Weaving codes, Coding weaves
The ‘Weaving codes, Coding weaves‘ seminar took place on 21st October in the School of Music at Leeds University. Organised through a collaboration between Dr Ellen Harlizius-Klück, Centre for Textile Research, Copenhagen; Dave Griffiths, FoAM Kernow; and Dr Alex McLean, University of Leeds, the project aimed to “connect the ancient practice of weaving with the emerging practice of live coding, exploring ways in which ancient mathematical thought may be exposed, as well as forming a rich view of contemporary digital arts.”

The project initiators were joined in the presentation by Professor Tim Ingold of the University of Aberdeen, and explored links between networks of people and technologies from an anthropological perspective. The discussion which followed aimed to explore themes including “the Textility of Making, Penelope’s Loom, the Mathematics of Weaves, Patterns in Computation, and Live Coding”. In the first instance, each of the panel took it in turns to present their individual research focus.

Dr Alex McLean
Dr McLean began by introducing his live coding practice and live coding as a medium in general. The descriptive definition he gave stated that “live coding is an emerging digital arts practice which unravels technology in order to use computer programming languages for live expression, for example to create improvised music.” However, he also provided a much more metaphorical? answer to the question ‘What is live coding?’ by quoting from Rob Myers who described it as “to experience through an unusual aesthetic event what hackers are missing in society and what society is missing in hacking.”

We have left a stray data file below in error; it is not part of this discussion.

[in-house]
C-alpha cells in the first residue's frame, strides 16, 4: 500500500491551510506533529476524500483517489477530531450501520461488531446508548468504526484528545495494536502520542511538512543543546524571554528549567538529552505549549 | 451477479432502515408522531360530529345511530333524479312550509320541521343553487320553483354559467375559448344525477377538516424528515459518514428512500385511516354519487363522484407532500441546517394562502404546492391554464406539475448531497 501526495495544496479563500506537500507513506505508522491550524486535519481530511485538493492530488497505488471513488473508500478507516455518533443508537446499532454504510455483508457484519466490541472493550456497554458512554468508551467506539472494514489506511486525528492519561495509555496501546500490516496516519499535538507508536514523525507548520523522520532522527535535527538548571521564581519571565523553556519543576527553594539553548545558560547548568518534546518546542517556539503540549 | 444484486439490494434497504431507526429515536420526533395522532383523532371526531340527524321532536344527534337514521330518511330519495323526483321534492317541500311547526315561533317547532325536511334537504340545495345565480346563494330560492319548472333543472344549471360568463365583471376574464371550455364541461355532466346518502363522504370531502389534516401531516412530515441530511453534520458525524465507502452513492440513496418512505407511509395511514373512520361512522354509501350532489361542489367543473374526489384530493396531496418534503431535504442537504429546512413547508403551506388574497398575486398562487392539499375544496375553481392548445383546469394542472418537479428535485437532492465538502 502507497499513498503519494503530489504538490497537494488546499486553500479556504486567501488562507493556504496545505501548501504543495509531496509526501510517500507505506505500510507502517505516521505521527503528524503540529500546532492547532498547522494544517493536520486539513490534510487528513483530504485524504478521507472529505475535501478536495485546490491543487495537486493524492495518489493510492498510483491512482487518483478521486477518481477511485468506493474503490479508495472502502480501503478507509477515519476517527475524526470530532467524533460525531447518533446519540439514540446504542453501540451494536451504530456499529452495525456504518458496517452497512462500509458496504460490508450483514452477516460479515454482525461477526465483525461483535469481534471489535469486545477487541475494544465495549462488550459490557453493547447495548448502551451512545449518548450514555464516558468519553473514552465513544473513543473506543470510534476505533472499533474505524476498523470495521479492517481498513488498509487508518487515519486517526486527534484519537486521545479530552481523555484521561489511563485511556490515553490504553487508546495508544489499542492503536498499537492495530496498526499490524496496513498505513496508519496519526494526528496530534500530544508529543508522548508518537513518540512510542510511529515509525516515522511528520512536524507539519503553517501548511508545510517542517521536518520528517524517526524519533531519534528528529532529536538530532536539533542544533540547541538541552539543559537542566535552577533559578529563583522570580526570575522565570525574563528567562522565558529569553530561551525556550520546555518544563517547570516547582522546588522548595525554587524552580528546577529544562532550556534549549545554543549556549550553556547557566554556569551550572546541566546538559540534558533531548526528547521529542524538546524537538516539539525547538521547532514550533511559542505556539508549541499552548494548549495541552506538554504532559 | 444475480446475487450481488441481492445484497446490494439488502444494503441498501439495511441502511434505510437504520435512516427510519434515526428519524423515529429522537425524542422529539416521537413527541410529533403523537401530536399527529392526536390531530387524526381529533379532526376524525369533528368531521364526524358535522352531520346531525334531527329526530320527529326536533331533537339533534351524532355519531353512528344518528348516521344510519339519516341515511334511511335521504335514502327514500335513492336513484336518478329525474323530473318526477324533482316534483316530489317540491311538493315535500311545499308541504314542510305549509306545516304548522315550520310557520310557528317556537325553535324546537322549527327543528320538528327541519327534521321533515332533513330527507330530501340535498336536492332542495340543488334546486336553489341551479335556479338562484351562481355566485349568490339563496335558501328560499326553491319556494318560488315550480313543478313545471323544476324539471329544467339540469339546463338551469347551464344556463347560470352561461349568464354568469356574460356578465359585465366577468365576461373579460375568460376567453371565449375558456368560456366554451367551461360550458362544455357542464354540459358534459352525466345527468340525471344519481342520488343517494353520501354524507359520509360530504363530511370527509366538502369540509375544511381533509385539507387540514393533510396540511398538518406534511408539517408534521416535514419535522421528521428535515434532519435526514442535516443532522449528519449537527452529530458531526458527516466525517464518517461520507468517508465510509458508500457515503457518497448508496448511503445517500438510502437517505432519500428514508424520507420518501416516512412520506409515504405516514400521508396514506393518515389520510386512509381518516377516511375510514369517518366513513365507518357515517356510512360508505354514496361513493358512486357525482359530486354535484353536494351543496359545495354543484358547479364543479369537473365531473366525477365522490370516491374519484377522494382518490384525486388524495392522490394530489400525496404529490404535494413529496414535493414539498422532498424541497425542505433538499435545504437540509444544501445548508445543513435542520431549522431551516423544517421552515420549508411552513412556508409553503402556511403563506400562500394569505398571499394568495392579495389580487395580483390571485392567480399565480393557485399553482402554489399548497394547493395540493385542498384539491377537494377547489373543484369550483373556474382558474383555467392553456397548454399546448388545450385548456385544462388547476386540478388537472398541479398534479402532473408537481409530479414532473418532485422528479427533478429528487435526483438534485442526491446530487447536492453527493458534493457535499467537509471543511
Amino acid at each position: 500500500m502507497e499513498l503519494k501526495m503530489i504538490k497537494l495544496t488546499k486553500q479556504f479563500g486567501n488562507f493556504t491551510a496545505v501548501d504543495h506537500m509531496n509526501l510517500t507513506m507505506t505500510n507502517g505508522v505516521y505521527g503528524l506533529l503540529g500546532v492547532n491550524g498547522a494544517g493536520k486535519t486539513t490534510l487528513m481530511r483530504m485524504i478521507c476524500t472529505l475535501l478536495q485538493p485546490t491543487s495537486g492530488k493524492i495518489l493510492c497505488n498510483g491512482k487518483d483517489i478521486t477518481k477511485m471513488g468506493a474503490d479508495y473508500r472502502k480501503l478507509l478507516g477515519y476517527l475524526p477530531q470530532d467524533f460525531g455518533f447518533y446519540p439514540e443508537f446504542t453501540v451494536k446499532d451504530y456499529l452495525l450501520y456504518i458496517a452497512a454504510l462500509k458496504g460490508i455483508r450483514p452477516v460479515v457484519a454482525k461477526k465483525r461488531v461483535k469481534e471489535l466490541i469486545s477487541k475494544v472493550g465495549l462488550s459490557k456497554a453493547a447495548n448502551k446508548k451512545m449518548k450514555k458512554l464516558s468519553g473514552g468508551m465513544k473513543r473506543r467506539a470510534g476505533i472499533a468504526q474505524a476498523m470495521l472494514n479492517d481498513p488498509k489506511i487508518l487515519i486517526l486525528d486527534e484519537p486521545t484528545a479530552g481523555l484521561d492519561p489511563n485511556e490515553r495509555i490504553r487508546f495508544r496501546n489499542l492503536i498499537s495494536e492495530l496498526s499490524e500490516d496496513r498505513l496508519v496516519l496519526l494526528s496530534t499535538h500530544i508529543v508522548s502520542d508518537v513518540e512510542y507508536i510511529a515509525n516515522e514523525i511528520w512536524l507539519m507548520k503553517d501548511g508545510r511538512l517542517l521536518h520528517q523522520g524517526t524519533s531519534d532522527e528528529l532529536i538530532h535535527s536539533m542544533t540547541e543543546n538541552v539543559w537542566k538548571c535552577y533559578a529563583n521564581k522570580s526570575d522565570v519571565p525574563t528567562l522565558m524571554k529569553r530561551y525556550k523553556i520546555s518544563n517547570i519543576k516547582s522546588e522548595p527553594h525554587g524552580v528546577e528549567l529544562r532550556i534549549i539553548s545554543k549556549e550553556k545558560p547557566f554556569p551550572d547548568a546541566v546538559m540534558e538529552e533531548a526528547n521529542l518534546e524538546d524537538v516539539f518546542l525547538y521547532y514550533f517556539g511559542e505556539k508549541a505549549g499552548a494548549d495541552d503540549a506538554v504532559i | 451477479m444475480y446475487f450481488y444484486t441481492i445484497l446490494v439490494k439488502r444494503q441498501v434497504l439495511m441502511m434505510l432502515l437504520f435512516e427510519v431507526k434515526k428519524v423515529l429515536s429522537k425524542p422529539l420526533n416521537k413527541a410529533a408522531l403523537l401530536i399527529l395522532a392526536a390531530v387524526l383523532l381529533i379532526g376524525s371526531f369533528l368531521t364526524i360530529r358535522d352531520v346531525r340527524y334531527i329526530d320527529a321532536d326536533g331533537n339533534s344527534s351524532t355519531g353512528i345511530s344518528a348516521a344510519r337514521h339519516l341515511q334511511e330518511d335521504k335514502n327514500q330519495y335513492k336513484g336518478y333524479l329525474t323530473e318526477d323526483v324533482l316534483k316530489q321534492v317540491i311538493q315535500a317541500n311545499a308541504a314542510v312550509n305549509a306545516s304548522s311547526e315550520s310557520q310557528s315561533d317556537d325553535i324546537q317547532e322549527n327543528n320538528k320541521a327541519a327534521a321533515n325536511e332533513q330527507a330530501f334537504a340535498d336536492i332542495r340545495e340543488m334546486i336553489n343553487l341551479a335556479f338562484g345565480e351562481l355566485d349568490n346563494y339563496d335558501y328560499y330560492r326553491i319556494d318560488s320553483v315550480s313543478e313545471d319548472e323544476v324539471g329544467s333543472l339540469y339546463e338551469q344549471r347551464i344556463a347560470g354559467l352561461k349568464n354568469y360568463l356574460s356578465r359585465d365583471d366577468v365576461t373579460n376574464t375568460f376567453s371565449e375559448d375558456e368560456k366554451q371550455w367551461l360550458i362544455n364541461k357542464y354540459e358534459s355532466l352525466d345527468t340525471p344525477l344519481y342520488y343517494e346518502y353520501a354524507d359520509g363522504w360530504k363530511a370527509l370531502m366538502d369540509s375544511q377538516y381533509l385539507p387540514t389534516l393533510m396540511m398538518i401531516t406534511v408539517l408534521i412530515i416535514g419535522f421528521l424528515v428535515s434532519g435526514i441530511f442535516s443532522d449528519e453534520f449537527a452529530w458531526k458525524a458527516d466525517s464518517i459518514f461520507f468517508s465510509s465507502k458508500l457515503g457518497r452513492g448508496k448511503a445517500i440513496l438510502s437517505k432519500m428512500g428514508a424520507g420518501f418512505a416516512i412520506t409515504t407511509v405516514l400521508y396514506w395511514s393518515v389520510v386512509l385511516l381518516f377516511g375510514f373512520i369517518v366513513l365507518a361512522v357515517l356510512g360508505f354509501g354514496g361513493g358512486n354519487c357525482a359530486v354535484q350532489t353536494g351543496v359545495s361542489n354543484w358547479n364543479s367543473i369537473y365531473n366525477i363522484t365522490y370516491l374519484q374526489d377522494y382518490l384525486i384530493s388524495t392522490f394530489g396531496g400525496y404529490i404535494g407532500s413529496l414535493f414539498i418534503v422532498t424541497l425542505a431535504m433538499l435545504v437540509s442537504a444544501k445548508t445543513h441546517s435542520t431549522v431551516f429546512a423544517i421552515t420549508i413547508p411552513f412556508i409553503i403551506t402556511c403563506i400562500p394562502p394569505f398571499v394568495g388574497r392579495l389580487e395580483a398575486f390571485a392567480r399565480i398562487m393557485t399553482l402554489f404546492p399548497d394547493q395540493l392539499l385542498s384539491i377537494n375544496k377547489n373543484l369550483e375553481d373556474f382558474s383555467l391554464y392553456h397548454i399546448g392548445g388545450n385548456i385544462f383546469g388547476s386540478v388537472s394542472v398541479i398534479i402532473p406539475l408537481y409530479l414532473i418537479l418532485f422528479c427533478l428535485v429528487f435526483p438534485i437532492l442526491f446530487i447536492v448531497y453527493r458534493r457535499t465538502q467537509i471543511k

In producing the compositions in real time, the live coder is both responding to current notation and creating further code to be performed, which will in turn become the raw material to which the composer responds. This creates a feedback loop which perfectly describes an emergent artistic research practice, such as the one I am undertaking. These ideas are further discussed in Emma Cocker’s essay ‘Live notation: Reflections on a kairotic practice, where she states: “Like Penelope’s weave, [live] code has the capacity to be unravelled and rewritten as events unfold, [revealing] the rules or codes even as they are being written.”

Dr Ellen Harlizius-Klück
Although the metaphorical connections with weaving were clear in practical and aesthetic terms, the group were also looking for a deeper connection between their research, for example, the relationship between human and mathematical languages. Ideas of mathematics and creativity as a form of knowledge are evident in the work of Dr Harlizius-Klück. Focusing on patterns in the weavings of Ancient Greece, she proposed that “ancient weaving looms may be considered early digital art machines which in Greek Antiquity prefigured concepts of dyadic arithmetic and logic” and that “ancient principles of woven pattern [are] embedded in the very notion of computation.”